Clearing Your Trademark: How Close is too Close?

April 2010Articles

Where is the Line?

The first of the three preceding articles in this series discussed essential differences between the trademark laws of the United States (which determine ownership of a mark on the basis of its actual use in commerce) vs. those of most other countries (which define ownership by earliest registration alone).

The second of those articles suggested that there are levels of strength or inherent protectability for trademarks depending on the “distinctiveness” of various categories of marks. Distinctiveness (ie, the ability of a mark to distinguish products and services of one provider from those of its competitors), and thus protectability of the mark, descends from the highest levels for “fanciful marks” (e.g., Kodak®) and “arbitrary marks” (Apple® for computers) to “suggestive marks” (Chiquita® for bananas) to “descriptive marks” (RealLemon® for lemon juice) to generic terms, which are not protectable at all.

The third article proposed considerations for determining the scope of a trademark search based on the risks associated with failing to identify potential problems before launching a new mark.
This article seeks to bring the “clearance” process into sharper focus.

How to Evaluate the Risk

After the attorney has secured or conducted a database search covering not only registrations of the same or similar marks but also all available “common law” references (ie, uses in commerce without regard to registration), the collected mass of references will be evaluated for potential infringement problems. Recalling that the test of trademark infringement in the United States is the reasonable likelihood of consumer confusion, it is evident that a conflicting mark does not have to be identical to the searched mark in order to be a problem, if other factors enhance the likelihood of confusion.

Without getting too heavily into legal analysis, it is worth listing the factors commonly used by courts in making a determination in this regard. These are known as the “Polaroid Factors” that were enunciated in 1986 by the U.S. Federal Circuit Court of Appeals for the Second Circuit in New York, and they have been used routinely by courts in analyzing infringement claims ever since. Application of these factors does not follow a rigid formula, but must be viewed in context and considered with flexibility as a means of evaluating a particular situation.

The Polaroid Factors are as follows:

  1. “Strength of the Mark,” which is determined by the inherent distinctiveness of the mark itself according to the scale mentioned at the first paragraph of this article, taken together with the longevity, consistency and notoriety with which a mark has been promoted by the earlier (ie, the “senior”) user. 
  2. “Similarity of the Marks” is applied when the senior and junior marks are not identical, and is determined by comparison of the two marks themselves. If the prior mark is the word “Extreme” and the searched mark is “Xtreme”, the difference in spelling could be easily ignored by consumers, if others of the aggravating list of factors were also present.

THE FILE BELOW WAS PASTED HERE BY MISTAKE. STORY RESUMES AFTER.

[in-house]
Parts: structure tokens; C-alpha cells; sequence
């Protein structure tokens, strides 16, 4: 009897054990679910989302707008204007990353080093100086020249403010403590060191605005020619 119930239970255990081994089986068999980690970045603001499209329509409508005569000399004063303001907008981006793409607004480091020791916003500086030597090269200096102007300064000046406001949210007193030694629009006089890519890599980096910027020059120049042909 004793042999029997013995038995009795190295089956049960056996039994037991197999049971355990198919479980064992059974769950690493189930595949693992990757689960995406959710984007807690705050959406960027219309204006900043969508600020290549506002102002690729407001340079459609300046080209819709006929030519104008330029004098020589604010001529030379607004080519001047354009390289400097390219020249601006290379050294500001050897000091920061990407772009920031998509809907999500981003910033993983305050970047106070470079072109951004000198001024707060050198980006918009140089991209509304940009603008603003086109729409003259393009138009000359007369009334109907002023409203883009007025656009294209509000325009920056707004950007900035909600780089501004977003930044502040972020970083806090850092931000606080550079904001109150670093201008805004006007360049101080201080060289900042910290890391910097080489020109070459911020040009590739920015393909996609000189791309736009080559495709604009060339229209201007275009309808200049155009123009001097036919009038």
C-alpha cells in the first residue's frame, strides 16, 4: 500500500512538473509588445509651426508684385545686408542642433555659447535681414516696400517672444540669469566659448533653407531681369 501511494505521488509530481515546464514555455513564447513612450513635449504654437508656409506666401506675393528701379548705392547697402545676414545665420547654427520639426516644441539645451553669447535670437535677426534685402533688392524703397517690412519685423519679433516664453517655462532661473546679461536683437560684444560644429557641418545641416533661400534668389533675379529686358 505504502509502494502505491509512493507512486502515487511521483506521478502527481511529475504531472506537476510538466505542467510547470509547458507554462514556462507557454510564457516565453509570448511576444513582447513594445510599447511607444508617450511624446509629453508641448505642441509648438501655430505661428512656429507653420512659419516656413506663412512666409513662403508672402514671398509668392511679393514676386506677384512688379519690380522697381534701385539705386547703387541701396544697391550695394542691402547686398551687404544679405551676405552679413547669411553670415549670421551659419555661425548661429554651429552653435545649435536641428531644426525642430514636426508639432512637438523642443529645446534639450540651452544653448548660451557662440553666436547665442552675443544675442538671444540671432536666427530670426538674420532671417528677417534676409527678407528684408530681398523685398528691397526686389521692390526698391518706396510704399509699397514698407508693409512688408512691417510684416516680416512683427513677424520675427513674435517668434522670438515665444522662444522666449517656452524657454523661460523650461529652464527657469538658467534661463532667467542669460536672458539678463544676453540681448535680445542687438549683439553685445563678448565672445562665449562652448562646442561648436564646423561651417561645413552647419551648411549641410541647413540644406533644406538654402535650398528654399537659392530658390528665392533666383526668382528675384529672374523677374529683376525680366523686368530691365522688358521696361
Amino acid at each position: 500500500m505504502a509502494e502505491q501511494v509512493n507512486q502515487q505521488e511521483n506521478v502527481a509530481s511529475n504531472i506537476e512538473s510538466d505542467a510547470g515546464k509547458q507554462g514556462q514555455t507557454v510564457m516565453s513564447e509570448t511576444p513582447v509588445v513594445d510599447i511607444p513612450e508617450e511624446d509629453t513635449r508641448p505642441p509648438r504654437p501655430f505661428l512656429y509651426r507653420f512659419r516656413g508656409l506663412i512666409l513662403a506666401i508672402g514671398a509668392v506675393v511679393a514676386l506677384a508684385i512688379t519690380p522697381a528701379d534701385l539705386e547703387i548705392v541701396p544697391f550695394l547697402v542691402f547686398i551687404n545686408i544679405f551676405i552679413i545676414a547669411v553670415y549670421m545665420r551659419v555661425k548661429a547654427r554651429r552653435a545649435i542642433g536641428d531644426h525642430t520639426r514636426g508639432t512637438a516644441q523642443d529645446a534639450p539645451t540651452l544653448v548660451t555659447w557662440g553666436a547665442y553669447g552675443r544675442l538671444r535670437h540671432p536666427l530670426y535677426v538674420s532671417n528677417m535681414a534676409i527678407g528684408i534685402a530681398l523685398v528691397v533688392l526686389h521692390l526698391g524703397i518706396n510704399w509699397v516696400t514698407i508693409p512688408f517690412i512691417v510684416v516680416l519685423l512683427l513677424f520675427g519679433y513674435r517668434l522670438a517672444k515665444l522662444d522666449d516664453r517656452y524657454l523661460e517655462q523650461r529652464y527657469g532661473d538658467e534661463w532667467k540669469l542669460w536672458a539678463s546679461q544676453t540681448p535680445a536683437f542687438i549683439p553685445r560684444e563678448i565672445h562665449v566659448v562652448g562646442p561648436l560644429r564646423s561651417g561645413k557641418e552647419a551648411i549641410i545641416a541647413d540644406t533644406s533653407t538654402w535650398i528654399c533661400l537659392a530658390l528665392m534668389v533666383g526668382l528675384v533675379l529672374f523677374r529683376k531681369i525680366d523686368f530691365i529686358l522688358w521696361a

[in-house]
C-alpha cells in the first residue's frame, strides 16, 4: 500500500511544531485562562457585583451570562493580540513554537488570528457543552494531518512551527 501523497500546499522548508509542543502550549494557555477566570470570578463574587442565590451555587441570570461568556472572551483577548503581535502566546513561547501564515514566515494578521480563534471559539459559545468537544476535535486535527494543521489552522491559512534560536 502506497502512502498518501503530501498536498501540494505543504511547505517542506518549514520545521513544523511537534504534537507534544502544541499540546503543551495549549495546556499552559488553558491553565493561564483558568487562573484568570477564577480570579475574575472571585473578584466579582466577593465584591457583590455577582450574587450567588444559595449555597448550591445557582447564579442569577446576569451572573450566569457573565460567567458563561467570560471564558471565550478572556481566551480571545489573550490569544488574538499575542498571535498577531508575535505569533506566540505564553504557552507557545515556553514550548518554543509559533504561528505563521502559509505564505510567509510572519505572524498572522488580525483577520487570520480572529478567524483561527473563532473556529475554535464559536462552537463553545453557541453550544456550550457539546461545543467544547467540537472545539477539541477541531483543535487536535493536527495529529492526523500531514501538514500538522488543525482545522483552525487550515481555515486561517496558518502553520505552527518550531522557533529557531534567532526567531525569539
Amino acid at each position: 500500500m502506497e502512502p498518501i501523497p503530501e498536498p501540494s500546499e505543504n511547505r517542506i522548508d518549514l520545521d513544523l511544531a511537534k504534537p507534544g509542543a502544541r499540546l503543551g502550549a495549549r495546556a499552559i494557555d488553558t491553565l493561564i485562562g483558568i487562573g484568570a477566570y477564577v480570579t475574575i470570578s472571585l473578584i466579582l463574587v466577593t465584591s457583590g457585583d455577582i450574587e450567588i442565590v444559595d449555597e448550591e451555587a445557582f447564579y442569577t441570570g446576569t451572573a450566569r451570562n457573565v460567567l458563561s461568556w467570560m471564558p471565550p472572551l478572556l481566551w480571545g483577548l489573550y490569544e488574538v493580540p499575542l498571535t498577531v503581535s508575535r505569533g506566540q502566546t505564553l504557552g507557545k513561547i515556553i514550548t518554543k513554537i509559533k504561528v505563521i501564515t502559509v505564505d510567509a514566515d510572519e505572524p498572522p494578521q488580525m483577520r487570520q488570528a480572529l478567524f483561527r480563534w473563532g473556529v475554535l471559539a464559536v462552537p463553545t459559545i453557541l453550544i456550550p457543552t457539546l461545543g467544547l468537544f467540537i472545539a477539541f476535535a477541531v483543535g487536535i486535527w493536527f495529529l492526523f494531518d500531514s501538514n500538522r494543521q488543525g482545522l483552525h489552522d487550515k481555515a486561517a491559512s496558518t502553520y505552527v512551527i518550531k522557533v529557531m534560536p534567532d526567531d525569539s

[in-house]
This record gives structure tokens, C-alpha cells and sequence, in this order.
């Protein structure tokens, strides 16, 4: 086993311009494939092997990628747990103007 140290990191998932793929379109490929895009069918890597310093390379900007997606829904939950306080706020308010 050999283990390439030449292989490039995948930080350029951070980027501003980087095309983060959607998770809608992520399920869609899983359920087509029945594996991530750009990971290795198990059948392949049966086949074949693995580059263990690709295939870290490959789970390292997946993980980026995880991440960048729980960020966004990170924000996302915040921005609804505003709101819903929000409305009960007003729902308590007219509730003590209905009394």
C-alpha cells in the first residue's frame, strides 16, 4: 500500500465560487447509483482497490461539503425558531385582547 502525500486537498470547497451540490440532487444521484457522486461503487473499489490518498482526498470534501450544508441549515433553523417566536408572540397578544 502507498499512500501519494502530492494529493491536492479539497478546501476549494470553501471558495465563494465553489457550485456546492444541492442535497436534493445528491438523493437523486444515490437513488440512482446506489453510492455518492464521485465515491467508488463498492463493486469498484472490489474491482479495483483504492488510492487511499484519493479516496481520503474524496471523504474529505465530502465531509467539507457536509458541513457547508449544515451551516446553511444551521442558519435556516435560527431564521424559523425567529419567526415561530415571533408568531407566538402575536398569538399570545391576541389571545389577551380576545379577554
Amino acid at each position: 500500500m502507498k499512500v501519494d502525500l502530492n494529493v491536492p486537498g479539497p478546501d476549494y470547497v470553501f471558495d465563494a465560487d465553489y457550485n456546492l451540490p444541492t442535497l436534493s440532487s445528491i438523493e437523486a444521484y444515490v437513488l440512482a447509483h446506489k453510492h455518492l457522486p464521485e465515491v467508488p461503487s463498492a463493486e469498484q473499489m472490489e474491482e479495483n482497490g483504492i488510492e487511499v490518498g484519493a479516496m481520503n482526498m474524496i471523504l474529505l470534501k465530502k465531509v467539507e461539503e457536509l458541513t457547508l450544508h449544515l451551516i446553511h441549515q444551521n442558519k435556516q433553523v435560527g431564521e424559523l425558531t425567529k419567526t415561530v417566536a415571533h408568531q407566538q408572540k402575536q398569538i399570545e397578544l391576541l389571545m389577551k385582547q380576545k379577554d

3. “Similarity of the Products” addresses whether the senior and junior users’ products are in the same product category, are likely to be marketed near one another at retail or otherwise are related closely enough by category that consumers would reasonably expect them to be marketed by the same company. Applying this factor to the Extreme/Xtreme marks above, if the two trademarks were used for skateboards, the difference in spelling easily could be ignored by confused consumers. On the other hand, if one mark were used on skateboards and the other on soft drinks, confusion is not as likely to occur. 
  4. “Good Faith” considers the junior user’s intentions in adopting its mark. If there is evidence that the latter sought to “trade upon” the good will created by the senior user’s products with the target consumers, there’s a strong inference that confusion is intentional and therefore likely. 
  5. “Relative Quality of the Product” assesses whether the good reputation associated with the senior user’s products would likely be tarnished by the merchandise of the junior user. 
  6. “Sophistication of Consumers” evaluates how carefully consumers are likely to evaluate products in the pertinent category before making purchases. Inexpensive “impulse” purchases of products sold under similar trademarks would be much more likely confused than purchases of more expensive products, particularly those that involve significant expertise in use or narrowness of target market. 
  7. The presence of “Other Similar Marks” can have the effect of weakening the scope of protection of the senior mark, and can have a significant negative impact upon the likelihood that “yet another” similar mark would appear likely to create confusion. 
  8. Evidence of “Actual Confusion” in the marketplace can be a determining factor in trademark infringement litigation, but it is not available for consideration at the time of the trademark search.

Licensing as an Additional Factor

Recent applications of the Polaroid Factors in practice have yielded surprising results. In some cases, uses of a similar mark in product categories that would have been considered totally unrelated 20 years ago may be found to suggest a sponsorship or other licensing-related connection -- and therefore declared infringing -- today. And such a finding can be traced to the increasing prevalence of licensing itself.